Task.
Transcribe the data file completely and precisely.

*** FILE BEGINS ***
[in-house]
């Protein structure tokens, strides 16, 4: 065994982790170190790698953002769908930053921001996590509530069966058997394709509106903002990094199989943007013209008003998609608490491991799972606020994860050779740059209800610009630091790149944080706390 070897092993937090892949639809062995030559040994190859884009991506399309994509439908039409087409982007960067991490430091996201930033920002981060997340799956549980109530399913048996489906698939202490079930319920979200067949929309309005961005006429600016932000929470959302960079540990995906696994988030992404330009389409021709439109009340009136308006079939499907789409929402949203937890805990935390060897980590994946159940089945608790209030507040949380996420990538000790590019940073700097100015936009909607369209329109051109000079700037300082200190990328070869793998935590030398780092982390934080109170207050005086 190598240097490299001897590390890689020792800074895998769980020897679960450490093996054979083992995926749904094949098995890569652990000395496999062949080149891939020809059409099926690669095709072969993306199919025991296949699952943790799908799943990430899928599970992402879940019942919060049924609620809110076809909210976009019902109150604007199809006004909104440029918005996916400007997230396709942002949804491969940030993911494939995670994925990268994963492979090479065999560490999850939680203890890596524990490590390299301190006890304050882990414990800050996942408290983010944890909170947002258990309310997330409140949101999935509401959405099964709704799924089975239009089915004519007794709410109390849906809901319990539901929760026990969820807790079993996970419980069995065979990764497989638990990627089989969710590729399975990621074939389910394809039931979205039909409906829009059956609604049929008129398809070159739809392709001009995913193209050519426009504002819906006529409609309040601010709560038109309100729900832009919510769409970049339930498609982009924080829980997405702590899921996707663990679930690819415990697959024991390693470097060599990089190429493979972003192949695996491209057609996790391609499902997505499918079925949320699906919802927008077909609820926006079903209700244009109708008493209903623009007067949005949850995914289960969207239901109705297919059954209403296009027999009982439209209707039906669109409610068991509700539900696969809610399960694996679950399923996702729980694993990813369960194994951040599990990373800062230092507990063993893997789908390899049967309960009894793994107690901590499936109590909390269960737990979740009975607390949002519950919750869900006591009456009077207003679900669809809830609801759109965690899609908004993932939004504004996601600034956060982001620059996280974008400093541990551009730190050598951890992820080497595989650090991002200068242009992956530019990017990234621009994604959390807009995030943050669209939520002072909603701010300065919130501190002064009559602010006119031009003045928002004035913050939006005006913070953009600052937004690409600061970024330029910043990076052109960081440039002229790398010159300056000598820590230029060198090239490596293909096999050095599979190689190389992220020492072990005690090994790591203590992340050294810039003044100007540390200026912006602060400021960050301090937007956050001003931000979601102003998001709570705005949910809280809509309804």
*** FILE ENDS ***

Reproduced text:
[in-house]
């Protein structure tokens, strides 16, 4: 065994982790170190790698953002769908930053921001996590509530069966058997394709509106903002990094199989943007013209008003998609608490491991799972606020994860050779740059209800610009630091790149944080706390 070897092993937090892949639809062995030559040994190859884009991506399309994509439908039409087409982007960067991490430091996201930033920002981060997340799956549980109530399913048996489906698939202490079930319920979200067949929309309005961005006429600016932000929470959302960079540990995906696994988030992404330009389409021709439109009340009136308006079939499907789409929402949203937890805990935390060897980590994946159940089945608790209030507040949380996420990538000790590019940073700097100015936009909607369209329109051109000079700037300082200190990328070869793998935590030398780092982390934080109170207050005086 190598240097490299001897590390890689020792800074895998769980020897679960450490093996054979083992995926749904094949098995890569652990000395496999062949080149891939020809059409099926690669095709072969993306199919025991296949699952943790799908799943990430899928599970992402879940019942919060049924609620809110076809909210976009019902109150604007199809006004909104440029918005996916400007997230396709942002949804491969940030993911494939995670994925990268994963492979090479065999560490999850939680203890890596524990490590390299301190006890304050882990414990800050996942408290983010944890909170947002258990309310997330409140949101999935509401959405099964709704799924089975239009089915004519007794709410109390849906809901319990539901929760026990969820807790079993996970419980069995065979990764497989638990990627089989969710590729399975990621074939389910394809039931979205039909409906829009059956609604049929008129398809070159739809392709001009995913193209050519426009504002819906006529409609309040601010709560038109309100729900832009919510769409970049339930498609982009924080829980997405702590899921996707663990679930690819415990697959024991390693470097060599990089190429493979972003192949695996491209057609996790391609499902997505499918079925949320699906919802927008077909609820926006079903209700244009109708008493209903623009007067949005949850995914289960969207239901109705297919059954209403296009027999009982439209209707039906669109409610068991509700539900696969809610399960694996679950399923996702729980694993990813369960194994951040599990990373800062230092507990063993893997789908390899049967309960009894793994107690901590499936109590909390269960737990979740009975607390949002519950919750869900006591009456009077207003679900669809809830609801759109965690899609908004993932939004504004996601600034956060982001620059996280974008400093541990551009730190050598951890992820080497595989650090991002200068242009992956530019990017990234621009994604959390807009995030943050669209939520002072909603701010300065919130501190002064009559602010006119031009003045928002004035913050939006005006913070953009600052937004690409600061970024330029910043990076052109960081440039002229790398010159300056000598820590230029060198090239490596293909096999050095599979190689190389992220020492072990005690090994790591203590992340050294810039003044100007540390200026912006602060400021960050301090937007956050001003931000979601102003998001709570705005949910809280809509309804």